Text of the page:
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(04-30-2018, 01:40 PM)jamincan Wrote: You have to wonder what solutions exist, because people are going to continue to behave the same way until we develop some sort of system to change the behaviour. Perhaps parking facilities could update their capacity in real-time so that people would no in advance that a particular garage is full and go to a further one with available parking first. That sort of data could then potentially be incorporated into mapping software so that you would be directed to the nearest available parking instead of the actual location.

The solution is simply pricing.  If the market parking lot was priced at market (ha) prices, then it would have space, and wealthy people (or people who prioritize less walking more than others) could park closer, poorer people (or people willing to walk more) would park farther away (or walk/bike/bus).  Unfair?  Yes.  But this is the capitalist system we live in.

To be honest though, the strange thing about the market is people fight over spaces right next to it, but reuse to walk 2-3 blocks which is around the same distance you would end up walking to get to a store in Conestoga Mall.  Yet these same people say:  "I go to the mall instead because I refuse to walk that far or pay for the privilege of parking closer".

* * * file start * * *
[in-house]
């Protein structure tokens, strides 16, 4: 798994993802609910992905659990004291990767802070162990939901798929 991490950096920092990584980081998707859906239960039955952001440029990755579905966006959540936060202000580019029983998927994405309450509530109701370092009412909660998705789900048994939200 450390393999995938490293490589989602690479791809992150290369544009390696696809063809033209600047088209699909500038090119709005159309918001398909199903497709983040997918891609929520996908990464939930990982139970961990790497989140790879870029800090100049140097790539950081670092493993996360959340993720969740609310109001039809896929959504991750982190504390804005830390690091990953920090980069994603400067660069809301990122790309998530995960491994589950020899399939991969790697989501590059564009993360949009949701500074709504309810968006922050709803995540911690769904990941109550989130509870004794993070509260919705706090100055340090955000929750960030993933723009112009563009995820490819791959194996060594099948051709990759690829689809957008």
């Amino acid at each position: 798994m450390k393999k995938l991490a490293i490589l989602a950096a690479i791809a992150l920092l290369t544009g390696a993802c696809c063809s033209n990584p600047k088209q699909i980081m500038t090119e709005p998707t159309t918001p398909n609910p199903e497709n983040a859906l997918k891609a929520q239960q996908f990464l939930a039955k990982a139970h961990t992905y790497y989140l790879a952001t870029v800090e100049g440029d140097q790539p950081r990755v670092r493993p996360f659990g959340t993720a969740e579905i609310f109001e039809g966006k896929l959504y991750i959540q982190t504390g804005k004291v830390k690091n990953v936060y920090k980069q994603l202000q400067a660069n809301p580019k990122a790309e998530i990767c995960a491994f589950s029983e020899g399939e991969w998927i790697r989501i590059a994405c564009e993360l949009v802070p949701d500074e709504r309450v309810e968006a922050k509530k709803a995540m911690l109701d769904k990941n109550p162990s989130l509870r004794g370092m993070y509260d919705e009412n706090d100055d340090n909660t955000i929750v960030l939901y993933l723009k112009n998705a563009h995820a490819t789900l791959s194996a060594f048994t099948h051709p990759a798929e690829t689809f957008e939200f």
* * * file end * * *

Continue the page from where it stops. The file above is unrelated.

I just don't get it.
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(04-30-2018, 01:53 PM)danbrotherston Wrote: To be honest though, the strange thing about the market is people fight over spaces right next to it, but reuse to walk 2-3 blocks which is around the same distance you would end up walking to get to a store in Conestoga Mall.  Yet these same people say:  "I go to the mall instead because I refuse to walk that far or pay for the privilege of parking closer".

Quite true. And the same is true of the Waterloo/St Jacobs market -- it's easily a one-two-block hike from your parking space unless you get there early.
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Ironic given several people said they go to St Jacobs instead because parking.
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Not that it would solve the "problem", but how is it possible that they haven't yet obliged Market vendors and employees to park elsewhere? Seems like a no-brainer.